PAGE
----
What this means is that you CANNOT use a simple six cents/kWh figure to even come close to approximating what the cost would be for using electricity, either by means of portable space heaters or any kind of fixed central heating system. You must instead calculate the electricity used by only the heat and then integrate this figure with the electricity used for everything else in the house. The heating would need to be calculated using degree day formula and expected outside temperatures AND the heat loss calculation for the house during any specific billing period to be meaningful. Not an easy calculation by any means.

That stated, even being among the lowest cost electricity in the nation (SCL) the cost of electric heat is almost prohibitive if you have any alternative. Oil IS high as well but there are still some pockets of Seattle and the surrounding area that do not have gas service, which is, coincidentally, provided by PSE. Since dwdanby states he has a propane fireplace I assume he does not have natural gas available. Propane in the greater Seattle area is also prohibitively expensive.

I have a few questions for dwdanby: Where in Seattle is this house located? Does it have forced air or hydronic (hot water) heating? Do you own this home? Why so many bedrooms in a relatively small house, was it converted to rent out rooms to university students? What do you have in the way of insulation in the attic, walls and floor? What is the basic construction of the house? Is natural gas available in the street near the house? What is the size of the electrical service to the house? The answers to these questions are important before deciding on a course of action.
 
  #7  
Old 12-26-13, 11:22 AM
Member
Join Date: Dec 2012
Location: United States
Posts: 245
Received 1 Vote on 1 Post
If you could get perfect efficiency out of an oil system (impossible) then 1 gallon of the best oil would provide about the same energy as 40 kwh of electricity.
[1 gallon of oil =~ 140,000 btu; 1kwh = 3412 btu; ~140,000/3412 =~40 ]

So if oil is $4.00/ gallon, then $.10/kwh electric is break even [4.00/40 = .10]
... the idea that oil is a lot cheaper than electricity was true when oil was $.20/gallon and electricity was $.06/kwh ; the difference at today's prices is not so great.
For example, where I live, electricity costs ~$.15/kwh; oil ~$4.00/gal . So resistance heat would cost me at most 50% more than oil. ( I use I heat pump so for me, electric is cheaper than oil.)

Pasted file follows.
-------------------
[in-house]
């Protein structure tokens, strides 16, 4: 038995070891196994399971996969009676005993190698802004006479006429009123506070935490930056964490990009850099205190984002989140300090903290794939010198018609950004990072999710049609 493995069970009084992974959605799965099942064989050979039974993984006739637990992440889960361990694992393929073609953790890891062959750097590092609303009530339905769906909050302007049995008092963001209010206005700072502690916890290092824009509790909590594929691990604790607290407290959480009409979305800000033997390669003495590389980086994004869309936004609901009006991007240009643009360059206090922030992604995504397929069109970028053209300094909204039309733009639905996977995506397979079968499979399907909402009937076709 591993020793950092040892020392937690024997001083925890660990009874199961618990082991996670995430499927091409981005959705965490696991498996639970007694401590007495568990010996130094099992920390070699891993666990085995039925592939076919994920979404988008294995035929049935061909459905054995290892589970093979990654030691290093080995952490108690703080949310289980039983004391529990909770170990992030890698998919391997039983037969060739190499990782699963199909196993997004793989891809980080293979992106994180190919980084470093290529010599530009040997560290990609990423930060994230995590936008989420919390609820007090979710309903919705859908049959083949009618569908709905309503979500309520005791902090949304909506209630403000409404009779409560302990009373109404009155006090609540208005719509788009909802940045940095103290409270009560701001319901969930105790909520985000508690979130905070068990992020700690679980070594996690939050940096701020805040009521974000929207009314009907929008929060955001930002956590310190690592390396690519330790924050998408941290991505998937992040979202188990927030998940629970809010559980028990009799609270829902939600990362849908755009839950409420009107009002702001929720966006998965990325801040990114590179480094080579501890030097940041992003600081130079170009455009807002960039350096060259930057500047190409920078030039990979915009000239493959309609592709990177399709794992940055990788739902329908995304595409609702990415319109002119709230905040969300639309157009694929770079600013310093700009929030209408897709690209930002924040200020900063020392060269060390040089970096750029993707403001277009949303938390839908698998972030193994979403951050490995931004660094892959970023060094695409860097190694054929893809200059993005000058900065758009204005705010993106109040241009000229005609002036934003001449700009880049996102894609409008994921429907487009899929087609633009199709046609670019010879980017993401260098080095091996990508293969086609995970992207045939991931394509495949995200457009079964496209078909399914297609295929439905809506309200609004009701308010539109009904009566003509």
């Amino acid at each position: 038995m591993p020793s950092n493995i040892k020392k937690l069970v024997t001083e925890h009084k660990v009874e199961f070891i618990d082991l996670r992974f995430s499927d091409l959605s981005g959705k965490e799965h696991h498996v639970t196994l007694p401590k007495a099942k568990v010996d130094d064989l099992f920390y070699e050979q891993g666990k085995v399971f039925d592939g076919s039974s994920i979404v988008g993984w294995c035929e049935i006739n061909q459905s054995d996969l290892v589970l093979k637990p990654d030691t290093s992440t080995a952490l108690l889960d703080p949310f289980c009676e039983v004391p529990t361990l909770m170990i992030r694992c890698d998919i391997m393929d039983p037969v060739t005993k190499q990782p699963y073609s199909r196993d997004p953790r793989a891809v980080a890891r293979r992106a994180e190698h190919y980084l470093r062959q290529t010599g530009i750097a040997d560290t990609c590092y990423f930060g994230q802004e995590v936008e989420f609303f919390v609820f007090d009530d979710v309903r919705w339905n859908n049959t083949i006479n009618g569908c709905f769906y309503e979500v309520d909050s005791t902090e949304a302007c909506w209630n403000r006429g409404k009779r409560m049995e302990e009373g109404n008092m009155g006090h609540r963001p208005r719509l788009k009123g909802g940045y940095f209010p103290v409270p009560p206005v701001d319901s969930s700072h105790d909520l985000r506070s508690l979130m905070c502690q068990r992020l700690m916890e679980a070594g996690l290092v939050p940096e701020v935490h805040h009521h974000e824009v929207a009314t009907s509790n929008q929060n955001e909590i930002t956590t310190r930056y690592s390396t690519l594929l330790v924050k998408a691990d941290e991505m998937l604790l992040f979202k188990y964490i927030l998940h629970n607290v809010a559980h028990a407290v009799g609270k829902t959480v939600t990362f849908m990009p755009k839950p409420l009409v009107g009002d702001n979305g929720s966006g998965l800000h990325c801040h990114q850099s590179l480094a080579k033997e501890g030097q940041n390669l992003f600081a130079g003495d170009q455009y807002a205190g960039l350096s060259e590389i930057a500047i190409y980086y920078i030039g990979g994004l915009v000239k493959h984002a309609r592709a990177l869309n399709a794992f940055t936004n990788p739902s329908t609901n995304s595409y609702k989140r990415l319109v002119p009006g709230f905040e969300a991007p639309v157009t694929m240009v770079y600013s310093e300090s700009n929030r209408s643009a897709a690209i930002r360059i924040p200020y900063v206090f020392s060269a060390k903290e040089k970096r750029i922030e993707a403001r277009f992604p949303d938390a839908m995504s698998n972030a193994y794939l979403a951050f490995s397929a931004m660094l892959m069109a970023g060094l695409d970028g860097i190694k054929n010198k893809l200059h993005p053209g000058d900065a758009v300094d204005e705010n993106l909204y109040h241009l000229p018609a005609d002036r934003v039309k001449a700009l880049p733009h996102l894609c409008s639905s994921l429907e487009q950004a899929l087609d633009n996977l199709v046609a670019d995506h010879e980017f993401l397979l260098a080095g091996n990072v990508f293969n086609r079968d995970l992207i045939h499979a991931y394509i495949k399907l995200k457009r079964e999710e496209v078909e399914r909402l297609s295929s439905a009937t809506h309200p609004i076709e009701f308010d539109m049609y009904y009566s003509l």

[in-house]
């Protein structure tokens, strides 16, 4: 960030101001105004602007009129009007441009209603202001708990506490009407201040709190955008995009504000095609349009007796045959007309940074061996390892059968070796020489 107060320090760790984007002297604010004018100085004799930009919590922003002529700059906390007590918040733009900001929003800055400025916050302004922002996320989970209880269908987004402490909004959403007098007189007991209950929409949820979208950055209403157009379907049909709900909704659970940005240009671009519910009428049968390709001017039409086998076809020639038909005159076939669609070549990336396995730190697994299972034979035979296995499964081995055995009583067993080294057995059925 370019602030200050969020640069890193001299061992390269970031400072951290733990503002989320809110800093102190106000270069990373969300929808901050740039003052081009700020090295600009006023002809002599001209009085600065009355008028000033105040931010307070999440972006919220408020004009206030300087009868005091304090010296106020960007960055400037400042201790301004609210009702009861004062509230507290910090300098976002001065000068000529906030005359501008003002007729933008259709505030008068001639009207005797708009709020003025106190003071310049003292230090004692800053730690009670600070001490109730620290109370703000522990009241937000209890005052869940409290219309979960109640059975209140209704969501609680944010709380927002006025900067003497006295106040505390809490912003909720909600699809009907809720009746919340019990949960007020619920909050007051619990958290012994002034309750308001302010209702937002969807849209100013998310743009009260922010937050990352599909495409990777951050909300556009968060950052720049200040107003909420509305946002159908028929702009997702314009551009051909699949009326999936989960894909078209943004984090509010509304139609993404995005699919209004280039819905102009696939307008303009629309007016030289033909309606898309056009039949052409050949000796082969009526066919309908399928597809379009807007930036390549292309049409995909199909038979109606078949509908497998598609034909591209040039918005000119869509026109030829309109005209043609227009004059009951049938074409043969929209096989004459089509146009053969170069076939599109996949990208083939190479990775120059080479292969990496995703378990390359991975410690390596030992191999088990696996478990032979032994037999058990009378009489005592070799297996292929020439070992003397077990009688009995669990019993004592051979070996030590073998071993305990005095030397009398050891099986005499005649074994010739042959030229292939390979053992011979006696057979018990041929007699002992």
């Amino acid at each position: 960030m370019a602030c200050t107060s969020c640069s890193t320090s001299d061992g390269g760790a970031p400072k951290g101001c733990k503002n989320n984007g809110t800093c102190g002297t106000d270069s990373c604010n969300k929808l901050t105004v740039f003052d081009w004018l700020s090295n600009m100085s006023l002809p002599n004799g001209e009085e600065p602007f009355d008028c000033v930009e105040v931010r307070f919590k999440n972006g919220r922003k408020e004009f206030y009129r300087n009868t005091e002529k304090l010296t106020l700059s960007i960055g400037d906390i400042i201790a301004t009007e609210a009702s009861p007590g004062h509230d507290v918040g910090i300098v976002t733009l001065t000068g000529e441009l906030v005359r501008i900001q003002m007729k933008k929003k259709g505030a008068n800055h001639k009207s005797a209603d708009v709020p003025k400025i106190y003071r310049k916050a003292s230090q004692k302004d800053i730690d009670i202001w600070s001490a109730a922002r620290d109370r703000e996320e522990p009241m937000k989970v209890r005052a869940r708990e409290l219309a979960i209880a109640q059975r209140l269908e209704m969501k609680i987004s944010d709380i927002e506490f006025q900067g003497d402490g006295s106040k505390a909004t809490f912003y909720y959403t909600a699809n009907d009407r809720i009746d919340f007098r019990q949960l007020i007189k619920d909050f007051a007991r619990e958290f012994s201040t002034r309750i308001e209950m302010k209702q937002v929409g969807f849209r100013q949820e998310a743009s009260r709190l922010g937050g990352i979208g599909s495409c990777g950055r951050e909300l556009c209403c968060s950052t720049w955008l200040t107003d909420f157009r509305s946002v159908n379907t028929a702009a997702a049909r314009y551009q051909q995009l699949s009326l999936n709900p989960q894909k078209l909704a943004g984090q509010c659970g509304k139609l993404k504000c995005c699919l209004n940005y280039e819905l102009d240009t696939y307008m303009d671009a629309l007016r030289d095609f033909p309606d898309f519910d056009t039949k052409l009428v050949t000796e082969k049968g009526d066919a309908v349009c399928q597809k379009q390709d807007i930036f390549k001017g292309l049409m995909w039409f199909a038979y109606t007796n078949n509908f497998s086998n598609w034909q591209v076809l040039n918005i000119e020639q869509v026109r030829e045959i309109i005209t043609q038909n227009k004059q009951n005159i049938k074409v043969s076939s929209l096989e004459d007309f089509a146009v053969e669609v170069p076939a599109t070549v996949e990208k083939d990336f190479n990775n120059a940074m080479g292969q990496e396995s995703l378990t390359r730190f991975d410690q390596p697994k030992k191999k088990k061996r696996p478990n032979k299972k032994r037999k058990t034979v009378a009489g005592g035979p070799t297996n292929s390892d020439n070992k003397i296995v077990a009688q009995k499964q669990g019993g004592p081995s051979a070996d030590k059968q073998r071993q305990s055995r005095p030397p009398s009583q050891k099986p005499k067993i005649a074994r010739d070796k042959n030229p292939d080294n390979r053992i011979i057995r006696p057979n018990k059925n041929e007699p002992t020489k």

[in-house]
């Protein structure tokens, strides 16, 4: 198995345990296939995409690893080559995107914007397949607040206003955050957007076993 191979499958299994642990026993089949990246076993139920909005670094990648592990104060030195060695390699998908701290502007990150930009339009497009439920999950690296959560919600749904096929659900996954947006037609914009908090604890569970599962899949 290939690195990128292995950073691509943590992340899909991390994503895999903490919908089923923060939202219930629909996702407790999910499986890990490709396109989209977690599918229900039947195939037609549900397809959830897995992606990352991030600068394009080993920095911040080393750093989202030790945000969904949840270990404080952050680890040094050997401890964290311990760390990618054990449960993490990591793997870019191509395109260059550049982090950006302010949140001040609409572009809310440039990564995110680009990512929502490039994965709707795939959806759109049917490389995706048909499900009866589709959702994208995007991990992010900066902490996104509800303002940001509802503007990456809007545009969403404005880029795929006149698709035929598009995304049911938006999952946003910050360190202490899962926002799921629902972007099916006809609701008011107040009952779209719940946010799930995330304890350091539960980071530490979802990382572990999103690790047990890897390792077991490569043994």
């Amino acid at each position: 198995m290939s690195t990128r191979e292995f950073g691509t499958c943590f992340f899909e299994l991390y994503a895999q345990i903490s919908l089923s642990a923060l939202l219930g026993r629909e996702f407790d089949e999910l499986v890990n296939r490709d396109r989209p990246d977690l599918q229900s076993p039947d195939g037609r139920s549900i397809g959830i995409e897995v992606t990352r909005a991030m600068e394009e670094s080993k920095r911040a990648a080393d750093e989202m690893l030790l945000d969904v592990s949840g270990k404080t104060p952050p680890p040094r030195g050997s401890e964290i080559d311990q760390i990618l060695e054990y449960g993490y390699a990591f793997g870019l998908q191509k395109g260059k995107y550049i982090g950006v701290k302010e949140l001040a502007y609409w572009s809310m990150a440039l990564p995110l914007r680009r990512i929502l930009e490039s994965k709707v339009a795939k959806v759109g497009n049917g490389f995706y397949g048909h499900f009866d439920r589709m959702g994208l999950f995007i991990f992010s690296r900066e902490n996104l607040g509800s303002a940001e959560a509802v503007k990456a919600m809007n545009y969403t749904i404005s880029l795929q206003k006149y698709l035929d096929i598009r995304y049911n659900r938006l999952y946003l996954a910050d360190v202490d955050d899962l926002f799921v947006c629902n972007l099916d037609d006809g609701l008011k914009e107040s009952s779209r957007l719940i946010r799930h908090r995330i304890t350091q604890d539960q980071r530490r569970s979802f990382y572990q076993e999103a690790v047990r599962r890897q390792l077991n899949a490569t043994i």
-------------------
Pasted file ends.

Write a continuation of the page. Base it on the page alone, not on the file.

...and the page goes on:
I think Furd (above) poses all the right questions...
and why not:
- get a quote on insulating your house
- get a quote on a new oil burner
- do the math on the capital cost of 7 space heaters versus a new oil burner
- Furd's point about the electrical service is especially germane; if you go to electric resistance heat, you may need to upgrade your service and do other related electrical work.

Whether a heat pump would be a good solution might be problematic: on the one hand, the Seattle temperatures are just the range that heat pumps thrive in; but on the other there are probably a lot of damp cool days when a heat pump would spend a lot of time and waste a lot of energy defrosting - maybe someone with heat pump experience with your climate could advise on whether that's an issue.
 
  #8  
Old 12-26-13, 01:17 PM
Member
Join Date: Mar 2006
Location: Wet side of Washington state.
Posts: 18,493
Received 33 Votes on 25 Posts
If dwdanby is served by SCL then he may not have the option of increasing the size of the electrical service without also doing a complete insulation and weather sealing job on the house. I don't know about today but several years ago SCL added a requirement to replacement services that stated the energy saving improvements had to be made in conjunction with any electrical service upgrade. this requirement was added because it was concluded that any service upgrade was done for the express purpose of adding electric heat.
 
Reply

Posting Rules
You may not post new threads
You may not post replies
You may not post attachments
You may not edit your posts

BB code is On
Smilies are On
[IMG] code is On
HTML code is Off
Trackbacks are Off
Pingbacks are Off
Refbacks are Off


Thread Tools
Search this Thread
Display Modes
 
Ask a Question
Question Title:
Description:
Your question will be posted in: